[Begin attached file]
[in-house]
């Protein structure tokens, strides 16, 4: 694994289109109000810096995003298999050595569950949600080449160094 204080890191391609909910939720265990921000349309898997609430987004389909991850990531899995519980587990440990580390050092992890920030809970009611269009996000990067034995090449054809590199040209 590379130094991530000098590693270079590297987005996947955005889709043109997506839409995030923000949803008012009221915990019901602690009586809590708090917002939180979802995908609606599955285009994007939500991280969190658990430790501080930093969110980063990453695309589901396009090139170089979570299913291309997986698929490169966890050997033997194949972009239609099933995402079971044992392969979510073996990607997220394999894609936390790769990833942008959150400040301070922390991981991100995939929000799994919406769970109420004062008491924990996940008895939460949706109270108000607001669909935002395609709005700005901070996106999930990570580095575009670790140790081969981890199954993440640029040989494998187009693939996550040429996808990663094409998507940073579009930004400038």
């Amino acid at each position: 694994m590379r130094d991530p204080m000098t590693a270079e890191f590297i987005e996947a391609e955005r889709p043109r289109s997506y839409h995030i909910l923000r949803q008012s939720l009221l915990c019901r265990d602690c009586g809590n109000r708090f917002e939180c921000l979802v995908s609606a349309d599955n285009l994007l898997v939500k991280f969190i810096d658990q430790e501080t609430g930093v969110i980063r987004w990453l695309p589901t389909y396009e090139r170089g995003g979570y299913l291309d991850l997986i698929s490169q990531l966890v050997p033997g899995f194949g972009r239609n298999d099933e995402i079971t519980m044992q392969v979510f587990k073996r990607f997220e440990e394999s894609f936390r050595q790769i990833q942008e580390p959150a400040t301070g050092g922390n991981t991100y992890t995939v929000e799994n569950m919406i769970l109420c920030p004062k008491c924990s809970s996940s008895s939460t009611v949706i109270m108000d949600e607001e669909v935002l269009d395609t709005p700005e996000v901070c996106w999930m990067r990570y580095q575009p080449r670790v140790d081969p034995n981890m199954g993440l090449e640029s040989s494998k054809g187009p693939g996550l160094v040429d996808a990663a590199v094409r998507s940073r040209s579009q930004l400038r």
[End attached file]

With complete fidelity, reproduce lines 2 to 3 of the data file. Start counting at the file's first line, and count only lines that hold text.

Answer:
């Protein structure tokens, strides 16, 4: 694994289109109000810096995003298999050595569950949600080449160094 204080890191391609909910939720265990921000349309898997609430987004389909991850990531899995519980587990440990580390050092992890920030809970009611269009996000990067034995090449054809590199040209 590379130094991530000098590693270079590297987005996947955005889709043109997506839409995030923000949803008012009221915990019901602690009586809590708090917002939180979802995908609606599955285009994007939500991280969190658990430790501080930093969110980063990453695309589901396009090139170089979570299913291309997986698929490169966890050997033997194949972009239609099933995402079971044992392969979510073996990607997220394999894609936390790769990833942008959150400040301070922390991981991100995939929000799994919406769970109420004062008491924990996940008895939460949706109270108000607001669909935002395609709005700005901070996106999930990570580095575009670790140790081969981890199954993440640029040989494998187009693939996550040429996808990663094409998507940073579009930004400038």
């Amino acid at each position: 694994m590379r130094d991530p204080m000098t590693a270079e890191f590297i987005e996947a391609e955005r889709p043109r289109s997506y839409h995030i909910l923000r949803q008012s939720l009221l915990c019901r265990d602690c009586g809590n109000r708090f917002e939180c921000l979802v995908s609606a349309d599955n285009l994007l898997v939500k991280f969190i810096d658990q430790e501080t609430g930093v969110i980063r987004w990453l695309p589901t389909y396009e090139r170089g995003g979570y299913l291309d991850l997986i698929s490169q990531l966890v050997p033997g899995f194949g972009r239609n298999d099933e995402i079971t519980m044992q392969v979510f587990k073996r990607f997220e440990e394999s894609f936390r050595q790769i990833q942008e580390p959150a400040t301070g050092g922390n991981t991100y992890t995939v929000e799994n569950m919406i769970l109420c920030p004062k008491c924990s809970s996940s008895s939460t009611v949706i109270m108000d949600e607001e669909v935002l269009d395609t709005p700005e996000v901070c996106w999930m990067r990570y580095q575009p080449r670790v140790d081969p034995n981890m199954g993440l090449e640029s040989s494998k054809g187009p693939g996550l160094v040429d996808a990663a590199v094409r998507s940073r040209s579009q930004l400038r």